If you are a beginner in the gardening scene, it can be best to start with low maintenance plants before moving on to something more challenging. Beginners plants like lemongrass or chives are a good place to start.

From an aesthetic point of view, succulents and cacti are currently very popular. Low maintenance and often quite colourful, they are fantastic launching point for any aspiring gardeners.

If your gardening is motivated by your kitchen needs, the essential herbs you may need are:

  • Parsley
  • Basil
  • Mint 
  • Thyme.

There are any number of herb variations that you can grow to truly personalise your vertical garden though.  

Herbs such as these tend to thrive in a partial sunlight environment. If your vertical garden will get constant sunlight, lavender or strawberries are plants that enjoy those conditions.

Chillies are also a relatively low maintenance plant that can really add some spice to your cooking.

5. What to plant in

Hanging planters and baskets are a good start to making your garden vertical. 

When hanging or fixing pots to as structure, it is important to use pots that are a suitable weight. Pots that are too heavy can put strain on your vertical garden structure that can affect its stability.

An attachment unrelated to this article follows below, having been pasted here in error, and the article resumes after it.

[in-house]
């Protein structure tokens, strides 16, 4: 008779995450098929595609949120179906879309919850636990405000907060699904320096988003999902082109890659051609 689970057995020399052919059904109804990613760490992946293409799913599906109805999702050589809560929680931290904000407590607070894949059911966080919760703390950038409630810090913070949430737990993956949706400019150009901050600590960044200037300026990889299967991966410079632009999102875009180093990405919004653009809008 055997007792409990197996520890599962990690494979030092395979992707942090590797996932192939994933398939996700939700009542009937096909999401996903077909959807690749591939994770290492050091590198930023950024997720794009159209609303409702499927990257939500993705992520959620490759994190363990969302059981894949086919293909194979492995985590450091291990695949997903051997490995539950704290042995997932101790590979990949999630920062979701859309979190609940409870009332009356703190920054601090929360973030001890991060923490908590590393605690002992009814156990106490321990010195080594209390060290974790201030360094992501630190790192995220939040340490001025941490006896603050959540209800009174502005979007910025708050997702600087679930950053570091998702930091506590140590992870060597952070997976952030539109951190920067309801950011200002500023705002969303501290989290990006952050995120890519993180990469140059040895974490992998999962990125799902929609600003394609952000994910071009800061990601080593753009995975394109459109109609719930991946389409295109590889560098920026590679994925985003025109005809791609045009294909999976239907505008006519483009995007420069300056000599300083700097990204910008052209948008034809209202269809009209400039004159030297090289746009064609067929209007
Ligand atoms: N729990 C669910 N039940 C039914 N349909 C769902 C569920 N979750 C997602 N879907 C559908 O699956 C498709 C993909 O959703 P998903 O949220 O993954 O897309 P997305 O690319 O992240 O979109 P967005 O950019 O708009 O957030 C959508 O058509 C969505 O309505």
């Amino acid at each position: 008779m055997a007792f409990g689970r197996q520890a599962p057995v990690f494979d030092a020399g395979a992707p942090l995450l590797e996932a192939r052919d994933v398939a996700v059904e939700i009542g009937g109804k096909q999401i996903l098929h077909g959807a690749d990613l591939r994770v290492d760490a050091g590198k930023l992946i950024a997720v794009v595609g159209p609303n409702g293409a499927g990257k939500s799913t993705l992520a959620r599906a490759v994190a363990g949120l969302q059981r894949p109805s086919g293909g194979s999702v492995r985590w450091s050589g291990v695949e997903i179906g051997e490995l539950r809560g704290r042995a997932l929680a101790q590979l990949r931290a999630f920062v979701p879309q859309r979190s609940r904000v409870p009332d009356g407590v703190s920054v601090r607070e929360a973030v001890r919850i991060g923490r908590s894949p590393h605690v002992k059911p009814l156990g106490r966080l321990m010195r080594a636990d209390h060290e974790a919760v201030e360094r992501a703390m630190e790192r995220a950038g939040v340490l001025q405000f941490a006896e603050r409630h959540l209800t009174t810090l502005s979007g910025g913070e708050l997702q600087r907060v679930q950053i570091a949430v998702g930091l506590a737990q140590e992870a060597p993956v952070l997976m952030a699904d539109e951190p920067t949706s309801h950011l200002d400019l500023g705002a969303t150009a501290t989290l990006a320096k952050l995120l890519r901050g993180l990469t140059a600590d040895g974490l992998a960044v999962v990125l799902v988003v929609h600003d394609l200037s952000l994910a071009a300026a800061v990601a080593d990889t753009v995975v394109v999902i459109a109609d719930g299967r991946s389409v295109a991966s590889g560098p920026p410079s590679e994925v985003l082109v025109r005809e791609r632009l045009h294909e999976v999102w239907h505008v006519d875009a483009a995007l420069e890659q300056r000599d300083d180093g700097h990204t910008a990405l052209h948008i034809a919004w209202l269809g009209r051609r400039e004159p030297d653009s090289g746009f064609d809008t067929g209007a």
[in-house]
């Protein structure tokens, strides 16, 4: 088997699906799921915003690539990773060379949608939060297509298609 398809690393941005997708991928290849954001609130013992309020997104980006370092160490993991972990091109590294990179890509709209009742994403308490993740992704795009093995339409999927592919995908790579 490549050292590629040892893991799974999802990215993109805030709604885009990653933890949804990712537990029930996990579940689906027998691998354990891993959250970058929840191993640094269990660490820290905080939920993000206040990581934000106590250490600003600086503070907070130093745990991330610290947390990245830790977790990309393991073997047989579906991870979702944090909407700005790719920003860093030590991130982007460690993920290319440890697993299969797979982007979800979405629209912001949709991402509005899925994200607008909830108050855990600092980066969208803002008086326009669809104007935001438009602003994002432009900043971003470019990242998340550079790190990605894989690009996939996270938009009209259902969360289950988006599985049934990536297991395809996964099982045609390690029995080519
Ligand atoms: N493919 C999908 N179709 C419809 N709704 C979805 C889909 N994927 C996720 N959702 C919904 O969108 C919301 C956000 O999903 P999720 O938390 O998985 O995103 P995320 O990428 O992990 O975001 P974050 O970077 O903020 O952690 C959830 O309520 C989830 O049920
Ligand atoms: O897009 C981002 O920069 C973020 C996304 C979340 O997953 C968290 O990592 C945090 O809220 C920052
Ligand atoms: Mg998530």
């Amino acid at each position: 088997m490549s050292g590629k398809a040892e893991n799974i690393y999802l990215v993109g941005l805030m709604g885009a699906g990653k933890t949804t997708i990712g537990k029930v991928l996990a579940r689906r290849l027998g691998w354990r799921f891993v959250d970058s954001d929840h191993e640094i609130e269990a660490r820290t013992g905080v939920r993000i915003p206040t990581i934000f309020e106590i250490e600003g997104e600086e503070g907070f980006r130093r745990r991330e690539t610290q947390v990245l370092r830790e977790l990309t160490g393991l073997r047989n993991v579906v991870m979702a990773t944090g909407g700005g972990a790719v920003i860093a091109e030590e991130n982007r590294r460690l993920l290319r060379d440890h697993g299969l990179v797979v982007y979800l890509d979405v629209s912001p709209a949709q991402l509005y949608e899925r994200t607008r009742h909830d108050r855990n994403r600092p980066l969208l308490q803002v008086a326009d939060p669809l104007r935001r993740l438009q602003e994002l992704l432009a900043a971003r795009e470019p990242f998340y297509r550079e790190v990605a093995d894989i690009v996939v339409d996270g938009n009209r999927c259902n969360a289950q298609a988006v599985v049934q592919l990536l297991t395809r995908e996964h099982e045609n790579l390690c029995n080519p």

When buying your pots or planters always account for the weight that soil will add.

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6. Maintenance

As with any plant, what is in your vertical garden needs to be looked after. The basic steps to remember, to ensure your garden stays healthy, are:

  • Removal of shed leaves
  • Trimming your plants
  • Refilling fertiliser
  • Pest management
  • Mulch, feed and water plants.

Maintenance of your vertical garden can be difficult at times, particularly with the busy lifestyles that most lead. However, by conducting regular maintenance and keeping your garden healthy you can benefit from the produce or the sense of pride that comes with successfully growing and nurturing a garden.

7. Where to get it

For all your vertical gardening needs, Bunnings Warehouse provides an excellent selection of what you need. From pots to soil and fertilizer, your planting needs are covered.

It is also a great place for buying the materials to build your own vertical garden rig if that is what you are planning.

Bunnings also provides a tutorial on how to build a vertical garden that is very helpful.

If there is a local hardware store or you have a trusted plant nursery near you that you go to that is fine too. 

It is important to remember that this is your vertical garden and should be personalised exactly how you want it.

Grow what you want. Make it your own. Nurture and grow your vertical garden into something that you can be proud of.